Micronutrient Availability

Leading cause of Micro nutrient deficiency in plants

Current research is quite clear: it’s the plants inability to uptake micro nutrients through the roots.

But why? And how do we get off the carousel and grow better plants.  To get a better picture we need to look at some simple soil chemistry and micro nutrient fertilizer technology of today.

A simple answer to the question of why plants have an inability to uptake micro nutrients is soil pH.

We know ideal soil pH is 6.5 and this pH allows for the availability of all the essential nutrients balanced for proper plant growth.

As our soil pH deviates from this ideal, we come face to face with the micro nutrient uptake problem. 

Less than ideal soil pH equates to either Acidic or Alkaline soil.  We lime the acidic soils and acidify the alkaline soils.  These processes are expensive and short lived as all soils want to return to their natural state.  With that door closed, agricultural scientists have looked to supplementing crops with direct applications of micro-nutrient fertilizers.

Current technology offers us multiple forms of micro nutrients to apply to our soil and plants, either inorganic or organic materials.

The inorganic materials can be further divided into water-soluble and non-soluble compounds.  We have inorganic options: sulfates, chloride, nitrate, oxide.  While these options are the cheapest per pound of material they are also the least efficient and in some cases a waste of money all together when you consider the amounts needed and the binding these nutrients to the soil (remember the pH issue!).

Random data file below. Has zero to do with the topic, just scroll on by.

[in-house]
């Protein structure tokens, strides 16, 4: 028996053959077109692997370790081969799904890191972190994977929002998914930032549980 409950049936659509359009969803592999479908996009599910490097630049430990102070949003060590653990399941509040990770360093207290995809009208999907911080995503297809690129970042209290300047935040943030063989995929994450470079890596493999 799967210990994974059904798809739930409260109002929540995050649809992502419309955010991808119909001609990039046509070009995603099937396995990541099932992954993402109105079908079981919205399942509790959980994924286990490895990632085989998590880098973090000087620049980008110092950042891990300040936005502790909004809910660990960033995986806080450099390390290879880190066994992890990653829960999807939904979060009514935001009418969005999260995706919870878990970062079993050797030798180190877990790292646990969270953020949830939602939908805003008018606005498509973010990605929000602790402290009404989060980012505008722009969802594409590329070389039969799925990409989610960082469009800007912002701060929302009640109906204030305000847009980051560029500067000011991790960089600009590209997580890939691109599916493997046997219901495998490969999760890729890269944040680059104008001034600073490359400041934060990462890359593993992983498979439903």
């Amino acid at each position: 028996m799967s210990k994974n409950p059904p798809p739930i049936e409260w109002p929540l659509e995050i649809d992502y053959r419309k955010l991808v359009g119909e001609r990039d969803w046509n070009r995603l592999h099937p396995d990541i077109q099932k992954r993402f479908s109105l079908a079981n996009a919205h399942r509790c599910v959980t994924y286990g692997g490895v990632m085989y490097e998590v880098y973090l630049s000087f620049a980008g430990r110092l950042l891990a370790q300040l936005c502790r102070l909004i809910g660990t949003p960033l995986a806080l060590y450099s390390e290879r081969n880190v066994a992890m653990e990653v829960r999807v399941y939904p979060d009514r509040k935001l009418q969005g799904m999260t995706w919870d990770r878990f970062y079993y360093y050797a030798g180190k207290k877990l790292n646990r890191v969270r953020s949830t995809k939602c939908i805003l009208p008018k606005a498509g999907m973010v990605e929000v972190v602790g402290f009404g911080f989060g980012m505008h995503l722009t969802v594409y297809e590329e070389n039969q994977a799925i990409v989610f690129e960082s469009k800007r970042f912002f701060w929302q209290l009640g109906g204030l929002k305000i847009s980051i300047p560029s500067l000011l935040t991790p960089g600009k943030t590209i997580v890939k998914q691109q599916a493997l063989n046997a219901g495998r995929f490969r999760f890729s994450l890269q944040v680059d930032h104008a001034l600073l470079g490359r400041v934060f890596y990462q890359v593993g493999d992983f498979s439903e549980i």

Organic materials are either synthetic chelate or natural organic complexes made of:  EDTA, DTPA, EDDHA, NTA, and HEDTA.  Chelates are ring-type chemical structures formed around a polyvalent metal. Chelated micronutrients are of interest because they tend to remain soluble longer when applied to the soil, giving time for the plant to take up the desired nutrient. However, these materials are expensive and have a tendency to leach from the root zone.

With current technologies seemingly hitting their limits, how do we get off the carousel and grow better plants and feed the hungry planet? 

Fortunately, latest innovations from the world of nano-particle science are providing answers. VFRC-IFDC research provides us hope in this regard. Please click here for more information

Nanoscale foliar sprays are already making an appearance in the market place and first results are very encouraging.

Due to a much larger surface area coverage, they are less bulky and therefore easy to handle and transport. Application is also convenient as they can be tank mixed with other products.